I’ve been mulling this over a lot since I graduated last May–how my college education has prepared me for life, and other ways in which it fell short. Please understand, this isn’t a “poor me, I ought to have easy lessons handed to me” sort of thought process. I take full responsibility for my life and my personal development. However, since my university was a Christian school that sought to equip students spiritually as well as professionally, I hold the leadership there to a higher standard than I otherwise would. They have the power to influence many thousands of young adults, so their teaching had better be sound.
It is the practice of this college to invite all manner of (mainly Christian) big names to the campus to speak, three times a week. The majority of these were intent on stirring up us young folks–talking about the glorious struggles in missions work, victories for Christ in the corporate world, and the general high emotion and excitement of living for God. It’s a tactic I’m familiar with, having grown up exposed to and participating in many youth groups and camps. I’m also quite certain some of these leaders came very close to equating numbers–people converted, money raised, buildings constructed–with God’s stamp of approval on a given ministry. We are young, we are the future of the Church! We are able and energetic, so seize the day! While I do believe we ought to be living for God while we are young, what these messages did not prepare us for was the much greater part of Christian living–that is, the drudgery of days unmarked by success. So many of us fall away because life after school isn’t what was “promised.”
What of we who finish four years of college and become mothers right away? What of we (myself included) who have difficulty securing a job at all, let alone one which matches our God given abilities? What of we who manage to find that elusive career, and find that it’s not quite so easy to keep a Christian witness in that place? What of we who have little excitement day to day and much seeming failure? You know, like Moses keeping sheep for forty years, or Elizabeth, who waited for a son until she was advanced in years. Until then, what did they have to do? Live righteously. Walk blamelessly. Live each, individual, boring hour until the time God had appointed them for great things. And Elizabeth’s “great thing?” It was childbirth and child rearing, long after she had the youthful energy for it. It was mentoring and encouraging her young cousin, Mary, the mother of Christ. Moses, of course, had his “mountain top” experiences, but even after placed at the head of a great nation there were the long days of plodding on faithfully in spite of many inglorious struggles. I’m sure I’ve often imagined him, standing straight and resolute, dramatically upholding the newly-written law of God. I cannot say I’ve (until now) pictured him with a pebble stuck in his sandal, hot and dusty and exhausted from walking all day.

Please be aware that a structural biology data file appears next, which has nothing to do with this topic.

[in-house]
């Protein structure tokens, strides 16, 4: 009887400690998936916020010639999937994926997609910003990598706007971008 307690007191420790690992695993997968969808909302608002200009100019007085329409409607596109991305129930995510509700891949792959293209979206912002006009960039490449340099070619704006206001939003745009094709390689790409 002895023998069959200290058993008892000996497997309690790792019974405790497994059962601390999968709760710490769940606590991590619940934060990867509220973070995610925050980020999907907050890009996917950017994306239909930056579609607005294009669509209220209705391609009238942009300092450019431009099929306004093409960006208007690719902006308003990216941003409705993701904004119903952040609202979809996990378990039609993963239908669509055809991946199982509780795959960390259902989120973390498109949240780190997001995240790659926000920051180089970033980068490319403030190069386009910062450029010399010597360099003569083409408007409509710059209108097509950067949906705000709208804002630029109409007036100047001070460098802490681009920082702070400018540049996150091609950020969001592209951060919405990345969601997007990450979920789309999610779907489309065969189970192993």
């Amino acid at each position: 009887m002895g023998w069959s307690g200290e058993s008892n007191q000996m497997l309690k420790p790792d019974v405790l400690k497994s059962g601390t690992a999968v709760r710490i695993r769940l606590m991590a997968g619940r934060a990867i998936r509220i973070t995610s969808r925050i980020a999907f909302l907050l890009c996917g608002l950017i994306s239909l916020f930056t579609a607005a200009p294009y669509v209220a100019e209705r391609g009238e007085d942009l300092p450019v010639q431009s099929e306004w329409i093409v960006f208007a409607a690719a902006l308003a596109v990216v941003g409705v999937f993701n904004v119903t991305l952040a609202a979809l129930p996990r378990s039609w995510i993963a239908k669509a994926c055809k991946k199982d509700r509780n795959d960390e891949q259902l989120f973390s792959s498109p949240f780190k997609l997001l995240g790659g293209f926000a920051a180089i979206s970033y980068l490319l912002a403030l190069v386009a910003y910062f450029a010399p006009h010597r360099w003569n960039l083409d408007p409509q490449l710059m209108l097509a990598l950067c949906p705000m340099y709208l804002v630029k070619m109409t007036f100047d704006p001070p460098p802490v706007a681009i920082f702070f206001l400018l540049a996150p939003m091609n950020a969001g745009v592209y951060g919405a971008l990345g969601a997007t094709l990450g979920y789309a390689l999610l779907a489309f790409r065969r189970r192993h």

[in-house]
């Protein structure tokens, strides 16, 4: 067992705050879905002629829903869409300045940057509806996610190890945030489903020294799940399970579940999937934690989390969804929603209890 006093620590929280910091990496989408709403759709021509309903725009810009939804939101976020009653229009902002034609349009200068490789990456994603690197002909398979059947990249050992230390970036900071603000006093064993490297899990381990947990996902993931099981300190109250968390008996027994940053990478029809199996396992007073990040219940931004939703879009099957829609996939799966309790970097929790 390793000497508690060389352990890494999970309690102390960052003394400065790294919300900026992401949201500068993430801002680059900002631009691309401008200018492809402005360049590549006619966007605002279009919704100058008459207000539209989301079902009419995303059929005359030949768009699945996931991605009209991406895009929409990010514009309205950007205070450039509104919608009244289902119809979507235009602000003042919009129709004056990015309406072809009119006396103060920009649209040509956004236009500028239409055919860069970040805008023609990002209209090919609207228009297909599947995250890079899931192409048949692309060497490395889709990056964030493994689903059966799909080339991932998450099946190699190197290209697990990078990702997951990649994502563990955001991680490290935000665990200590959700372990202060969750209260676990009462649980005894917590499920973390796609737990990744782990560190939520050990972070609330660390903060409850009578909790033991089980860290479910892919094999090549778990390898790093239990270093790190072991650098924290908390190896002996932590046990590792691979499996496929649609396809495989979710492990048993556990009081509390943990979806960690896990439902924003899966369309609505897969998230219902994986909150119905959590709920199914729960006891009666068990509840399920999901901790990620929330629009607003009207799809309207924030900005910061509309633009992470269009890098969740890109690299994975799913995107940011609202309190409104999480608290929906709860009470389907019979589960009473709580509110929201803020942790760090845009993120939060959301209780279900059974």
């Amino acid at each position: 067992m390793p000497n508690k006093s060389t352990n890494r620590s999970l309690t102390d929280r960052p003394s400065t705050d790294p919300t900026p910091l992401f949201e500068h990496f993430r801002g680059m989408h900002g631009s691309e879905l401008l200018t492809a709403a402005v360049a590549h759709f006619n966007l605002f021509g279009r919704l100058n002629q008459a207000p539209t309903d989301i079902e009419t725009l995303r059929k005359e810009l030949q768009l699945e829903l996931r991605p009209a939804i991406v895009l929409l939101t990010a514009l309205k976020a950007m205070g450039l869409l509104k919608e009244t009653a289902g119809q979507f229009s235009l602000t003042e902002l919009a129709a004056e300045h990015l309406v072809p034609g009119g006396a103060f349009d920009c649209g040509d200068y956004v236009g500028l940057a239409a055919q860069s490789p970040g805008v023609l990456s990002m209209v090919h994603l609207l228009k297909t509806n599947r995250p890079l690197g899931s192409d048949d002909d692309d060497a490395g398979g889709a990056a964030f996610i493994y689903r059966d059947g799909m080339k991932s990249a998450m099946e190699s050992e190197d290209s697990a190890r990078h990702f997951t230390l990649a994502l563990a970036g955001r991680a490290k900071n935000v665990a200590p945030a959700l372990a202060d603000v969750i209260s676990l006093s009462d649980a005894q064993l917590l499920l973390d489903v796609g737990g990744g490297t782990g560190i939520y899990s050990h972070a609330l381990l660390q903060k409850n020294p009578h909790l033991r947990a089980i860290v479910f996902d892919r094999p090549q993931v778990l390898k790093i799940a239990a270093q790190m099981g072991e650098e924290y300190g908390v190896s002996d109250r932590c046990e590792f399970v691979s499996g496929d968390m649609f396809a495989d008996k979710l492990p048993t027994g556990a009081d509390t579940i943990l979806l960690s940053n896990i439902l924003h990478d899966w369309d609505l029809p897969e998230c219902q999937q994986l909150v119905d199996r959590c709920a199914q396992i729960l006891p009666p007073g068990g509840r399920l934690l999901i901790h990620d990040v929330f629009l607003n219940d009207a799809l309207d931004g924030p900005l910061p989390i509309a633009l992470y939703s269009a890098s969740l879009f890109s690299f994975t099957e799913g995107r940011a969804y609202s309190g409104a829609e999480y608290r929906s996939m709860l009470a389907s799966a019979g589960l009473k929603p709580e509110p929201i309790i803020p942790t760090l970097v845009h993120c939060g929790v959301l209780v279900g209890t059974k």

To those recently graduated from college with a heart for the Lord, full of passion and feeling like they’re floundering: you are not the only one. This is life, normal and natural. It’s all these ordinary days which we are given that make up a faithful Christian life. God knows, I also have been and will be discouraged. In some ways, I’m learning that God’s calling is the same for every Christian–be obedient. In others, it differs vastly–be a stay-at-home mother, be a missionary, be a rocket scientist, be the best McDonald’s drive-through worker you can be. But God forbid that I’m a missionary if God has called me to obediently be a McDonald’s drive-through worker. And guess what? Both of those specific callings are going to be filled with ordinary days, even miserable ones. Christian motivational messages don’t really prepare you for that. There’s no pulling yourself up by the bootstraps, only the daily seeking of God and offering up your life, moment by moment, to His kingdom.
Therefore, my beloved brothers, be steadfast, immovable, always abounding in the work of the Lord, knowing that in the Lord your labor is not in vain.” (1 Corinthians 15:58)